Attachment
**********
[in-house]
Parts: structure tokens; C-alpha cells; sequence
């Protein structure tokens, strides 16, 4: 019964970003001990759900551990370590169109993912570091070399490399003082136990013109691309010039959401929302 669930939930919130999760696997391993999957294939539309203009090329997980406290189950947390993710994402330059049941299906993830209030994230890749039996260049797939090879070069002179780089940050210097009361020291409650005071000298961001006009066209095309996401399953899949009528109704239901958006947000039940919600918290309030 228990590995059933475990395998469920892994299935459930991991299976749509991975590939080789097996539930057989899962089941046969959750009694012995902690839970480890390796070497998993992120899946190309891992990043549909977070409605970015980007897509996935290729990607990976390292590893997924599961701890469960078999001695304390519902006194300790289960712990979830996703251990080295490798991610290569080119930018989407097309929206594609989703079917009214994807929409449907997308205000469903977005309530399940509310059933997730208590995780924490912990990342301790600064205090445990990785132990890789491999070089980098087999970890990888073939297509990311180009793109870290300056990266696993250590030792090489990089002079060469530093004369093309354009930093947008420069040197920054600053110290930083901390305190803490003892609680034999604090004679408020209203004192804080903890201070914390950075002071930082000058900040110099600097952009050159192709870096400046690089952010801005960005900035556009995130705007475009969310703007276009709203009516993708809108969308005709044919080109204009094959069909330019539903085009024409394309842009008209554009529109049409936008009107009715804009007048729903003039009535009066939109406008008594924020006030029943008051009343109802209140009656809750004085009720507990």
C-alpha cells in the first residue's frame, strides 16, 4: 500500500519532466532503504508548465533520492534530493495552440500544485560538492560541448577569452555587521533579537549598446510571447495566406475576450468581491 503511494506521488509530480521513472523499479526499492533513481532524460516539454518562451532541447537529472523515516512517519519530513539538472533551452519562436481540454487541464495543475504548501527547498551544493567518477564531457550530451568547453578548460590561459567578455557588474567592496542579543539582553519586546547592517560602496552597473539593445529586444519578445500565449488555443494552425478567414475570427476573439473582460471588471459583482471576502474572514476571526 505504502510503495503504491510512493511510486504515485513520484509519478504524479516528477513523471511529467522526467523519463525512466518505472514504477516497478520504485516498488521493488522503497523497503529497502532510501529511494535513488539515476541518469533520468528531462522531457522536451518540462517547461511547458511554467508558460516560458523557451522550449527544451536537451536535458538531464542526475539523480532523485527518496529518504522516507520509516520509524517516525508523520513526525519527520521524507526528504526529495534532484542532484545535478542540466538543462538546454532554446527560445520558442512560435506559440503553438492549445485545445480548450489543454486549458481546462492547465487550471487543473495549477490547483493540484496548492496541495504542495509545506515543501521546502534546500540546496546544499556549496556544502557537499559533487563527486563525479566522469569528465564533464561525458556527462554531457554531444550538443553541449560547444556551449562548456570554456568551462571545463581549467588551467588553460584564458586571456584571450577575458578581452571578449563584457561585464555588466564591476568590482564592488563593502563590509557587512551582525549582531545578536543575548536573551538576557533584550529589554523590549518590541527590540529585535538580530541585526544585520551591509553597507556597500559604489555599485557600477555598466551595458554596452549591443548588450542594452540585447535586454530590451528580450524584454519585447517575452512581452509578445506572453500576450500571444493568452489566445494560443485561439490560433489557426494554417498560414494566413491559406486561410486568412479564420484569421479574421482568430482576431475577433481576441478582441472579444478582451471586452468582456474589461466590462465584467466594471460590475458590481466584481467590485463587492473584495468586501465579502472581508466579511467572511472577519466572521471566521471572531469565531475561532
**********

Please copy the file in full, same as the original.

[in-house]
Parts: structure tokens; C-alpha cells; sequence
């Protein structure tokens, strides 16, 4: 019964970003001990759900551990370590169109993912570091070399490399003082136990013109691309010039959401929302 669930939930919130999760696997391993999957294939539309203009090329997980406290189950947390993710994402330059049941299906993830209030994230890749039996260049797939090879070069002179780089940050210097009361020291409650005071000298961001006009066209095309996401399953899949009528109704239901958006947000039940919600918290309030 228990590995059933475990395998469920892994299935459930991991299976749509991975590939080789097996539930057989899962089941046969959750009694012995902690839970480890390796070497998993992120899946190309891992990043549909977070409605970015980007897509996935290729990607990976390292590893997924599961701890469960078999001695304390519902006194300790289960712990979830996703251990080295490798991610290569080119930018989407097309929206594609989703079917009214994807929409449907997308205000469903977005309530399940509310059933997730208590995780924490912990990342301790600064205090445990990785132990890789491999070089980098087999970890990888073939297509990311180009793109870290300056990266696993250590030792090489990089002079060469530093004369093309354009930093947008420069040197920054600053110290930083901390305190803490003892609680034999604090004679408020209203004192804080903890201070914390950075002071930082000058900040110099600097952009050159192709870096400046690089952010801005960005900035556009995130705007475009969310703007276009709203009516993708809108969308005709044919080109204009094959069909330019539903085009024409394309842009008209554009529109049409936008009107009715804009007048729903003039009535009066939109406008008594924020006030029943008051009343109802209140009656809750004085009720507990």
C-alpha cells in the first residue's frame, strides 16, 4: 500500500519532466532503504508548465533520492534530493495552440500544485560538492560541448577569452555587521533579537549598446510571447495566406475576450468581491 503511494506521488509530480521513472523499479526499492533513481532524460516539454518562451532541447537529472523515516512517519519530513539538472533551452519562436481540454487541464495543475504548501527547498551544493567518477564531457550530451568547453578548460590561459567578455557588474567592496542579543539582553519586546547592517560602496552597473539593445529586444519578445500565449488555443494552425478567414475570427476573439473582460471588471459583482471576502474572514476571526 505504502510503495503504491510512493511510486504515485513520484509519478504524479516528477513523471511529467522526467523519463525512466518505472514504477516497478520504485516498488521493488522503497523497503529497502532510501529511494535513488539515476541518469533520468528531462522531457522536451518540462517547461511547458511554467508558460516560458523557451522550449527544451536537451536535458538531464542526475539523480532523485527518496529518504522516507520509516520509524517516525508523520513526525519527520521524507526528504526529495534532484542532484545535478542540466538543462538546454532554446527560445520558442512560435506559440503553438492549445485545445480548450489543454486549458481546462492547465487550471487543473495549477490547483493540484496548492496541495504542495509545506515543501521546502534546500540546496546544499556549496556544502557537499559533487563527486563525479566522469569528465564533464561525458556527462554531457554531444550538443553541449560547444556551449562548456570554456568551462571545463581549467588551467588553460584564458586571456584571450577575458578581452571578449563584457561585464555588466564591476568590482564592488563593502563590509557587512551582525549582531545578536543575548536573551538576557533584550529589554523590549518590541527590540529585535538580530541585526544585520551591509553597507556597500559604489555599485557600477555598466551595458554596452549591443548588450542594452540585447535586454530590451528580450524584454519585447517575452512581452509578445506572453500576450500571444493568452489566445494560443485561439490560433489557426494554417498560414494566413491559406486561410486568412479564420484569421479574421482568430482576431475577433481576441478582441472579444478582451471586452468582456474589461466590462465584467466594471460590475458590481466584481467590485463587492473584495468586501465579502472581508466579511467572511472577519466572521471566521471572531469565531475561532